More men are smoking in India than ever before, with the number rising by more than a third from 79 million in 1998 to 108 million in 2015, report researchers in the journal BMJ Global Health.
Smoking rates haven’t increased for women, though, with 11 million women smoking in India in 2015, the study found.
Only China has more adult smokers — 300 million — than India, where more than one in four adults also uses smokeless and chewing tobacco.
Tobacco-control measures, such as banning smoking in public places, haven’t helped much. They led to a fall in smoking prevalence from 27% in 1998 to 24% in 2010 among men aged 15-69 years, but the modest gains were offset by rising population and incomes.
“During this period, India added about 1.7 million male smokers each year, with roughly an equal number smoking cigarettes and bidis,” said the study’s co-author Dr Prakash C Gupta, director, Healis-Sekhsaria Institute of Public Health, Mumbai.
The study found that 61 million Indian adult men smoked cigarettes (40 million exclusively) and 69 million smoked bidis (48 million exclusively).
Tobacco use, including smoking, accounts for 10% of all deaths in India. “In 2010, tobacco use caused about one million deaths in India, with about 70% of these deaths killing people in their prime, between ages 30 and 69,” said co-author Dr Prabhat Jha, professor at the Dalla Lana School of Public Health at the University of Toronto.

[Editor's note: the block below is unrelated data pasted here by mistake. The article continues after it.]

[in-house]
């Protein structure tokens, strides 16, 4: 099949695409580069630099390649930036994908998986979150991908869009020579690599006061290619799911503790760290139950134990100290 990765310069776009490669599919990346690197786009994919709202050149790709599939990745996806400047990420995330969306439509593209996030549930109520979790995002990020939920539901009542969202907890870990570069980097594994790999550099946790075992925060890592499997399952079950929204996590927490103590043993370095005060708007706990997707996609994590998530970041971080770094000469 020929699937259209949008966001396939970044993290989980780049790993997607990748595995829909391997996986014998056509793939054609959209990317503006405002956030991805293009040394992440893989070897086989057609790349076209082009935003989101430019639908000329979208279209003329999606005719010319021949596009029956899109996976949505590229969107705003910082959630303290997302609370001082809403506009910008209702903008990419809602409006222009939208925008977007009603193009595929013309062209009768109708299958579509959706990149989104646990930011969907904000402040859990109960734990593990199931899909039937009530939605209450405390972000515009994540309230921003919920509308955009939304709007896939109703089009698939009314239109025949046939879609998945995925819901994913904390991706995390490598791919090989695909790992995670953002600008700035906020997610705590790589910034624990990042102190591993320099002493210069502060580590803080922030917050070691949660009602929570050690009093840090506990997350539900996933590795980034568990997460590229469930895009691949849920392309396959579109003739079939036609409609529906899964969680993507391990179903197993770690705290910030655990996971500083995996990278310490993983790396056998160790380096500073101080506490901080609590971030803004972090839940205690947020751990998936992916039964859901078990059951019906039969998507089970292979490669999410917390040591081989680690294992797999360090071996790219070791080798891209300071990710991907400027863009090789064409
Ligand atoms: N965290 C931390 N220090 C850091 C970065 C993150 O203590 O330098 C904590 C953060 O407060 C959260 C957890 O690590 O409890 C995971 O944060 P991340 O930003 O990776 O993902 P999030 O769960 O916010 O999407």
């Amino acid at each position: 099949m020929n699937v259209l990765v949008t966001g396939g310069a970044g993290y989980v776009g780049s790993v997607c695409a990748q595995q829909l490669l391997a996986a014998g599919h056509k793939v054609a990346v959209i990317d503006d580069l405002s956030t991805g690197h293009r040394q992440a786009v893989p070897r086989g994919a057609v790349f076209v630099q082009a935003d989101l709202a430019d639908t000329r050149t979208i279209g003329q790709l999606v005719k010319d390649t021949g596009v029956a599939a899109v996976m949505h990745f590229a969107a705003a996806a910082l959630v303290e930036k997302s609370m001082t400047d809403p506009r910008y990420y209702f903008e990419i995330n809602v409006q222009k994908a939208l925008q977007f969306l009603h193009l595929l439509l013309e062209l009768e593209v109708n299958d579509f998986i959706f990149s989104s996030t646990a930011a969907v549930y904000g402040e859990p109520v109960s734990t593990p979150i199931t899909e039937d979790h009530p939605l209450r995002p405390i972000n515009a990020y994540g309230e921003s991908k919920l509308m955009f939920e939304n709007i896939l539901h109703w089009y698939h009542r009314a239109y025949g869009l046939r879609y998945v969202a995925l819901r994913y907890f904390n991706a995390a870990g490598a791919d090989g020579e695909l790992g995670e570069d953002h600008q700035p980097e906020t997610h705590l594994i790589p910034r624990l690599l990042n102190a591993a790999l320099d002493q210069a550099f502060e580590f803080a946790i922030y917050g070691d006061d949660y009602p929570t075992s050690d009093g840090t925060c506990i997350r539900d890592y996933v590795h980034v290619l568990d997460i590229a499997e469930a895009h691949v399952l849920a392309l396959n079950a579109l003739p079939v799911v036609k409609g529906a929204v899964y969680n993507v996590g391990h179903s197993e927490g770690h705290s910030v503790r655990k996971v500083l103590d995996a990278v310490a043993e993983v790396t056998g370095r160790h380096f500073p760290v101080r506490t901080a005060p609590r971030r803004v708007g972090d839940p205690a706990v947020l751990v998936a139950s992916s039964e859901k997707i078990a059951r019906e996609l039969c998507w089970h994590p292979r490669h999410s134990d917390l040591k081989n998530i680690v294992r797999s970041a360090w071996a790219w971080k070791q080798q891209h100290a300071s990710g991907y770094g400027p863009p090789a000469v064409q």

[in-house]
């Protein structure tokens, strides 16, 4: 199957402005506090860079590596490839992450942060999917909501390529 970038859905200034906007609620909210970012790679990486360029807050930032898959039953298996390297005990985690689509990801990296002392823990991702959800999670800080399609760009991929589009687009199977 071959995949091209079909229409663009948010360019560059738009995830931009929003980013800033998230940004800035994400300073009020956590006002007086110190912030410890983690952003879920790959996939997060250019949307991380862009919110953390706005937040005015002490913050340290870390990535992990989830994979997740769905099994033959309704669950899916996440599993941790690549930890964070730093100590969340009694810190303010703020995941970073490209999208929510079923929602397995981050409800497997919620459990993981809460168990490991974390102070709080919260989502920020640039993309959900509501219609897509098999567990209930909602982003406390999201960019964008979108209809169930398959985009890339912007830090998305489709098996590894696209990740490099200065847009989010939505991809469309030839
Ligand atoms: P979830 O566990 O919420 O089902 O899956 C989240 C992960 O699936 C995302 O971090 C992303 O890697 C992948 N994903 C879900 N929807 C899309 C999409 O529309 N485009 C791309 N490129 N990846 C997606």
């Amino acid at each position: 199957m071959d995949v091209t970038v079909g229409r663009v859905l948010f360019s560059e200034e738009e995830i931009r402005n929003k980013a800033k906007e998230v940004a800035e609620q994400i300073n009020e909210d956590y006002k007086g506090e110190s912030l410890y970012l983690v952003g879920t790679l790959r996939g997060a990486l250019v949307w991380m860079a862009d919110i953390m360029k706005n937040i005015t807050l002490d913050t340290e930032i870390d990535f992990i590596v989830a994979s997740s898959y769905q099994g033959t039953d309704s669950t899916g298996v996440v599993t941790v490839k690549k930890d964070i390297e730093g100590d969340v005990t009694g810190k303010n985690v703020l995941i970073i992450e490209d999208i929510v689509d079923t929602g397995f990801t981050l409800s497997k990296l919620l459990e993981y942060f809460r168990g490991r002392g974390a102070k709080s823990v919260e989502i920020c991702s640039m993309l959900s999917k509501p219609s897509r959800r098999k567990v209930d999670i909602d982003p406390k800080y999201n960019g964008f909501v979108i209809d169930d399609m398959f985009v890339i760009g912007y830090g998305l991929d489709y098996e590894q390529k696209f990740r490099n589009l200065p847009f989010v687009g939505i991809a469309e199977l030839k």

Smoking causes about 30% of all cancer deaths (including 90% of lung cancer deaths), 17% of heart disease deaths, and at least 80% of deaths from bronchitis and emphysema.
But cessation is uncommon in India. Last year, in the 45-59 age group, there were roughly four current smokers for every person who quit. In comparison, in the US and countries where cessation support is available, there are more quitters than current smokers.
“Raising tax on tobacco is the single most effective intervention to lower smoking rates, increase cessation and deter future smokers,” said Dr Jha.
The Tobacco Institute of India disagrees: “As a result of discriminatory taxation, the share of legal cigarettes in total tobacco consumption declined from 21% in 1981-82 to 11%, but overall tobacco consumption increased 38% during this period.”
For the BMJ Public Health study, researchers used data from three nationally representative surveys — Special Fertility and Mortality Survey (1998), Sample Registration Survey - Baseline data (2004) and Global Adult Tobacco Survey (2010) — covering about 14 million people from 2.5 million households, and made forward projections to 2015.